Table 1
Table 1:
Number of paediatric central venous catheters inserted annually.
Table 2
Table 2:
Number of 2D ultrasound devices available in the workplace.
Figure 1.
Figure 1.:
Frequency of use of 2D ultrasound guidance when inserting internal jugular CVC in elective paediatric theatre cases.
Figure 2.
Figure 2.:
Frequency of use of 2D ultrasound guidance when inserting subclavian CVC in elective paediatric theatre cases.
Figure 3.
Figure 3.:
Frequency of use of 2D ultrasound guidance when inserting femoral CVC in elective paediatric theatre cases.

The NICE guidelines had influenced the clinical practice of 107 (55%) respondents. Nobody reported being unaware of the guidelines. Of the consultants who supervised trainees inserting CVCs on paediatric lists, 70% used 2D ultrasound guidance and 43% stated that they were more likely to use ultrasound guidance with trainees than if working alone.

Discussion

Whilst all anaesthetists are aware of the NICE guidance on the use of ultrasound when inserting CVCs there is not total compliance amongst those surveyed. One of the problems encountered was the non-availability of 2D ultrasound devices within the workplace of 18% of respondents. Some commented that publication of the NICE guidelines had helped to persuade National Health Service (NHS) trusts to release funds to purchase ultrasound equipment. Use of ultrasound in young infants requires a paediatric probe which was unavailable in some institutions. The average number of ultrasound machines available in each workplace was two; these are often shared between both the operating department and intensive care units making availability and accessibility an issue. One consultant commented that they would change their practice when or if more devices were purchased. In many hospital trusts securing funds for investment in equipment can be a difficult and lengthy process; one respondent reported submitting a business case for 3 years without success.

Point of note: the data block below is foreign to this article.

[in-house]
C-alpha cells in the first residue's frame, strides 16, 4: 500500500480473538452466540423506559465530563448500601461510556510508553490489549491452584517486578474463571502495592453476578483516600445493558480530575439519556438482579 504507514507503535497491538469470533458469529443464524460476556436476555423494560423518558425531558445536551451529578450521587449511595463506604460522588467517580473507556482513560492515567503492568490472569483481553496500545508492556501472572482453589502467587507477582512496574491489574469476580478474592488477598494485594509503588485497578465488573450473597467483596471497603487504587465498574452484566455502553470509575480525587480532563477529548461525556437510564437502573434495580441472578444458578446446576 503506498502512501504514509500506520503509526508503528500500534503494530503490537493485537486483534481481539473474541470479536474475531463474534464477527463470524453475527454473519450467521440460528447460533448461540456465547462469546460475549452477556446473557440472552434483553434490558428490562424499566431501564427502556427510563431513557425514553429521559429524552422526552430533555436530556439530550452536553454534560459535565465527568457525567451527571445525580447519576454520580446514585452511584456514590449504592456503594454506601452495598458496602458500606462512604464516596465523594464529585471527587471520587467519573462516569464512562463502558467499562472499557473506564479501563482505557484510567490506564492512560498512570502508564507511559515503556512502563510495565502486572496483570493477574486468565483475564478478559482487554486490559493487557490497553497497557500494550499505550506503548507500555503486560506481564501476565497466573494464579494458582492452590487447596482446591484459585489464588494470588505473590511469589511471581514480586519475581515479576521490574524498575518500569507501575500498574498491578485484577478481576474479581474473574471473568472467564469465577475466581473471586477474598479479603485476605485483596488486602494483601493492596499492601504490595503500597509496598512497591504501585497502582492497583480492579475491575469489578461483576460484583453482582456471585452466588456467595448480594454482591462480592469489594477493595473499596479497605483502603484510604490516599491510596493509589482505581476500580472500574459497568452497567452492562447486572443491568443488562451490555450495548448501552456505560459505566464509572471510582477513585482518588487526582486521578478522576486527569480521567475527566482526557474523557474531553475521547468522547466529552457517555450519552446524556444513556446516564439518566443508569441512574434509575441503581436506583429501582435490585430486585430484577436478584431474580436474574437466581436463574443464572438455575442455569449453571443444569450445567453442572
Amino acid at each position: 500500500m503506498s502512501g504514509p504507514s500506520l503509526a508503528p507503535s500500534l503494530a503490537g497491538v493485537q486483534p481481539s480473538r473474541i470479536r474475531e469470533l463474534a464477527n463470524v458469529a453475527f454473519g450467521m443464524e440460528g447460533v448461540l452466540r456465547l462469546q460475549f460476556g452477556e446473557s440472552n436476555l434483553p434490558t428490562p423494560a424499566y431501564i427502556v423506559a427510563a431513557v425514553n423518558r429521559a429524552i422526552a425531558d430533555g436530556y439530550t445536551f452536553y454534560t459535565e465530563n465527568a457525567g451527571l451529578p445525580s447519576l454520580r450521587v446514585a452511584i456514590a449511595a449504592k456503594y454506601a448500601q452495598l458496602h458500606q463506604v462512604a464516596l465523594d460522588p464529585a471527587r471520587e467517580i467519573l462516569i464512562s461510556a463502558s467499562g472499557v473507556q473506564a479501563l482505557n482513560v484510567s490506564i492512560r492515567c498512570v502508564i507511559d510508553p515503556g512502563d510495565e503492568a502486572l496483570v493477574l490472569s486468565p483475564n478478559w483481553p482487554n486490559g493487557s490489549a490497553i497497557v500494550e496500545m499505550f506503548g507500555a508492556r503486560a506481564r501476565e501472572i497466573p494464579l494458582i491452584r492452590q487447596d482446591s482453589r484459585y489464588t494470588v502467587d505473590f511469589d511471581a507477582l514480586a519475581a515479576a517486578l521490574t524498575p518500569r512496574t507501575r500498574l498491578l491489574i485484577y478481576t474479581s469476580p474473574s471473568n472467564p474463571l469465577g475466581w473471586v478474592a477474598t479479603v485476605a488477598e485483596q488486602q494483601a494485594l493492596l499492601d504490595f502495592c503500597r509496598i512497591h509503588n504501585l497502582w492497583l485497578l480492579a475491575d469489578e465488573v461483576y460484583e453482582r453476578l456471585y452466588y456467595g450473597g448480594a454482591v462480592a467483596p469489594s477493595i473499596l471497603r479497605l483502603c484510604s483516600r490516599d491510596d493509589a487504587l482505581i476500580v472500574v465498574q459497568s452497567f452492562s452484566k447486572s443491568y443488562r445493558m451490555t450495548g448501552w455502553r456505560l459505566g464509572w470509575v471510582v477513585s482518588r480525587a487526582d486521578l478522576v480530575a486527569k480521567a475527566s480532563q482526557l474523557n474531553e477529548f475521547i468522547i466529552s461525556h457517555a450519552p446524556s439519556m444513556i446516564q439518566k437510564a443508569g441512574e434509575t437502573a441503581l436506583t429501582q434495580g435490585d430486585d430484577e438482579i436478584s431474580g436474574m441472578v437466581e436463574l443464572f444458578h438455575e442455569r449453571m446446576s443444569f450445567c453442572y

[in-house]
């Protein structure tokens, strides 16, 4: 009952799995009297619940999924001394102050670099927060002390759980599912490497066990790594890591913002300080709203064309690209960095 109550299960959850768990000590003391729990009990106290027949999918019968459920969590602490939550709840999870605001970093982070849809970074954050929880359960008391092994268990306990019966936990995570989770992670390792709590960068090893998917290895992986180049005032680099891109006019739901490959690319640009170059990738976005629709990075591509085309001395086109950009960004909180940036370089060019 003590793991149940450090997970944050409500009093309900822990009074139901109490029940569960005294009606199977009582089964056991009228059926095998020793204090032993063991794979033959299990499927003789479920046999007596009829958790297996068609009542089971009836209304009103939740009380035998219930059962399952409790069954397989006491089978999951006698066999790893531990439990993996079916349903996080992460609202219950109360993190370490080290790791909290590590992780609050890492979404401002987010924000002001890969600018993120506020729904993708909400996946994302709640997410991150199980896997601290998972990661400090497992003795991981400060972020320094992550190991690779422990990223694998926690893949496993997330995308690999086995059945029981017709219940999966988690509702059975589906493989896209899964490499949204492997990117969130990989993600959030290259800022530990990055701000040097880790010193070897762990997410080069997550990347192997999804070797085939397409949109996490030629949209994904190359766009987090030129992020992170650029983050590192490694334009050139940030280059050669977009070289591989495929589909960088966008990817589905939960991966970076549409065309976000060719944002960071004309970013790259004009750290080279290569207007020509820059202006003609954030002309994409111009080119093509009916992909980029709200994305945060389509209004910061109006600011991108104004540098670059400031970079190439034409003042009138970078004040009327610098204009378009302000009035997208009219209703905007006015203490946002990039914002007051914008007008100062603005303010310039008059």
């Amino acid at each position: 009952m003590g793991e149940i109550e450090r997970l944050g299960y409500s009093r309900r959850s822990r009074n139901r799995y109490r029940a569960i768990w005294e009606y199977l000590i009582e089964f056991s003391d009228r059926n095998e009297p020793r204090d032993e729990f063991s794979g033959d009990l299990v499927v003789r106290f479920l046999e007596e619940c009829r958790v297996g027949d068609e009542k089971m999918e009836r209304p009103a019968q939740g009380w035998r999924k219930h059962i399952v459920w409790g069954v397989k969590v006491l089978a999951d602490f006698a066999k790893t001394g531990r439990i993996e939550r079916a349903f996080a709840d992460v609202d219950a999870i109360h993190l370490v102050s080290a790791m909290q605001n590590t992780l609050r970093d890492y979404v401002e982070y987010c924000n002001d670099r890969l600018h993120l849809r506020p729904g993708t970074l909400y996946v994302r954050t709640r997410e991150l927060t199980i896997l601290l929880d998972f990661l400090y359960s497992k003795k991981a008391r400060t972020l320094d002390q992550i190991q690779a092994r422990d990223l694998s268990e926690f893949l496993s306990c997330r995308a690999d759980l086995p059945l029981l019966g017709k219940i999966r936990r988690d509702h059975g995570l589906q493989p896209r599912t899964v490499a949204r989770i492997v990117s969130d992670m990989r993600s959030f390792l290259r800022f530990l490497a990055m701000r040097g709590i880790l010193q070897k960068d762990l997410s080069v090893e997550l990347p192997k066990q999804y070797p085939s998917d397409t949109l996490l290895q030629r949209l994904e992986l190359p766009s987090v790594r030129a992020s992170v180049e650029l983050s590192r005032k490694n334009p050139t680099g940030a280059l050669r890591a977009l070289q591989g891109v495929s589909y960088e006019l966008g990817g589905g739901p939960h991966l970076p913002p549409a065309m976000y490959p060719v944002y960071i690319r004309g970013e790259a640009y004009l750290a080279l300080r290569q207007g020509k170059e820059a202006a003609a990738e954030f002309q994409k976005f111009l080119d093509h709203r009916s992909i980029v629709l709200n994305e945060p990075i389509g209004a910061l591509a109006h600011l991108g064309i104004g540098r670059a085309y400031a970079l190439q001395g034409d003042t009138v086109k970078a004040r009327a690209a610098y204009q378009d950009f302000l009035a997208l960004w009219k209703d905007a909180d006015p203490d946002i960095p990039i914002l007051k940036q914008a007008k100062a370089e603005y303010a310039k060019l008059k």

The NICE guidance does not dictate how ultrasound guidance should be used when inserting CVCs. Many respondents commented that they use ultrasound to identify the presence and location of a patent vein prior to scrubbing up for cannulation. Patency can be a problem when veins have been previously cannulated and some anaesthetists commented that they were more likely to use ultrasound under these circumstances and for cases where they anticipated difficulty. Inserting a CVC under ultrasound guidance requires training and practice, and some anaesthetists reported a reduced success rate compared with the landmark technique. This survey found that 26% of consultant paediatric anaesthetists had never been trained in the use of ultrasound locating devices. Other respondents suggested that the use of ultrasound guidance should be a core skill for anaesthetic trainees and that it was an excellent teaching tool.

Implementation of the NICE guidance is not yet universal amongst paediatric anaesthetists. Whilst some would not consider inserting a neckline without ultrasound guidance, others disregard the guidelines or use ultrasound only as a defence strategy.

There is limited and conflicting evidence available from randomized clinical trials in the paediatric population [2-5]. At the time of writing (January 2006), NICE have proposed that there is insufficient new evidence to justify a full review appraisal of the guidance [7]. Further work in the paediatric field would be beneficial to give additional weight to the NICE guidance.

Acknowledgements

The authors wish to thank all those who responded to the questionnaire. Thanks also to members of the anaesthetic department at Birmingham Children's Hospital who participated in the pilot phase.

Appendix: Questionnaire to assess use of 2D ultrasound guidance by Consultant Paediatric Anaesthetists when inserting central venous catheters